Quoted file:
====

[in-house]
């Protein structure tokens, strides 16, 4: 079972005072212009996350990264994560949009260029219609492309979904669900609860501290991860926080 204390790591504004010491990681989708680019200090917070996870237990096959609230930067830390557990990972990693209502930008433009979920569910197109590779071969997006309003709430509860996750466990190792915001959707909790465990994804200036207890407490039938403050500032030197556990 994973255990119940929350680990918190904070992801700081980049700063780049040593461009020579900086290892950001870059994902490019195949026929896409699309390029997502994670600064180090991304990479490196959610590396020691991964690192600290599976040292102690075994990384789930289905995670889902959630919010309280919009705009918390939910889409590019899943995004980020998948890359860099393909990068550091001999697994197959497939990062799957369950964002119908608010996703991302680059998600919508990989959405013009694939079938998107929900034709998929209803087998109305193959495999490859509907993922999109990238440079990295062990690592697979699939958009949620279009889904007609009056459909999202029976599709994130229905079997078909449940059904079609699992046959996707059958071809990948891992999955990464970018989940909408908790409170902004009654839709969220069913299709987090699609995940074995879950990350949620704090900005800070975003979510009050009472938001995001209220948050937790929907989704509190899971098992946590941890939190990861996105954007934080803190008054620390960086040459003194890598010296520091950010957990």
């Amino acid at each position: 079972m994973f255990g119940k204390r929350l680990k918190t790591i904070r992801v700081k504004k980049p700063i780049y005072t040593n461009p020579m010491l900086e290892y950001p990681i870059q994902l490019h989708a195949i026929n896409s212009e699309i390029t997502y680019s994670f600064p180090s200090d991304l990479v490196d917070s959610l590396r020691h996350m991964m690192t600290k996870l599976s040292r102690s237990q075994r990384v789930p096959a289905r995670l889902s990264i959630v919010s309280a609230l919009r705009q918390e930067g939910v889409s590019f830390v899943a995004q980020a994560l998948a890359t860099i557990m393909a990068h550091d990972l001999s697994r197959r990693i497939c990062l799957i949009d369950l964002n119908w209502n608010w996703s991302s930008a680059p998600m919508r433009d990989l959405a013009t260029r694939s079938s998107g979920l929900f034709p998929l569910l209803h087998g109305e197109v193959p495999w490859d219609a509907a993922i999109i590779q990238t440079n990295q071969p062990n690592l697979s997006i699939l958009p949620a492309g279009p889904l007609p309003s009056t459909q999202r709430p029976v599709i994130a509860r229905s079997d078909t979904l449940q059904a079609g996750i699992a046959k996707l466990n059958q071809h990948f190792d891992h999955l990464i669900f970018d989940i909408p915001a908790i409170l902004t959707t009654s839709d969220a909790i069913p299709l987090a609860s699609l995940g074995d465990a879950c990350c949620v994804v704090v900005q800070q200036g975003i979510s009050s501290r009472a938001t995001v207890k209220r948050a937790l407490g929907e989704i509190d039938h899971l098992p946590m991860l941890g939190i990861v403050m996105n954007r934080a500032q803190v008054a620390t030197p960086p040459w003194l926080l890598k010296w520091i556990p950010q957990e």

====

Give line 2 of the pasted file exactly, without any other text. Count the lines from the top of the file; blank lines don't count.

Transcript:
């Protein structure tokens, strides 16, 4: 079972005072212009996350990264994560949009260029219609492309979904669900609860501290991860926080 204390790591504004010491990681989708680019200090917070996870237990096959609230930067830390557990990972990693209502930008433009979920569910197109590779071969997006309003709430509860996750466990190792915001959707909790465990994804200036207890407490039938403050500032030197556990 994973255990119940929350680990918190904070992801700081980049700063780049040593461009020579900086290892950001870059994902490019195949026929896409699309390029997502994670600064180090991304990479490196959610590396020691991964690192600290599976040292102690075994990384789930289905995670889902959630919010309280919009705009918390939910889409590019899943995004980020998948890359860099393909990068550091001999697994197959497939990062799957369950964002119908608010996703991302680059998600919508990989959405013009694939079938998107929900034709998929209803087998109305193959495999490859509907993922999109990238440079990295062990690592697979699939958009949620279009889904007609009056459909999202029976599709994130229905079997078909449940059904079609699992046959996707059958071809990948891992999955990464970018989940909408908790409170902004009654839709969220069913299709987090699609995940074995879950990350949620704090900005800070975003979510009050009472938001995001209220948050937790929907989704509190899971098992946590941890939190990861996105954007934080803190008054620390960086040459003194890598010296520091950010957990």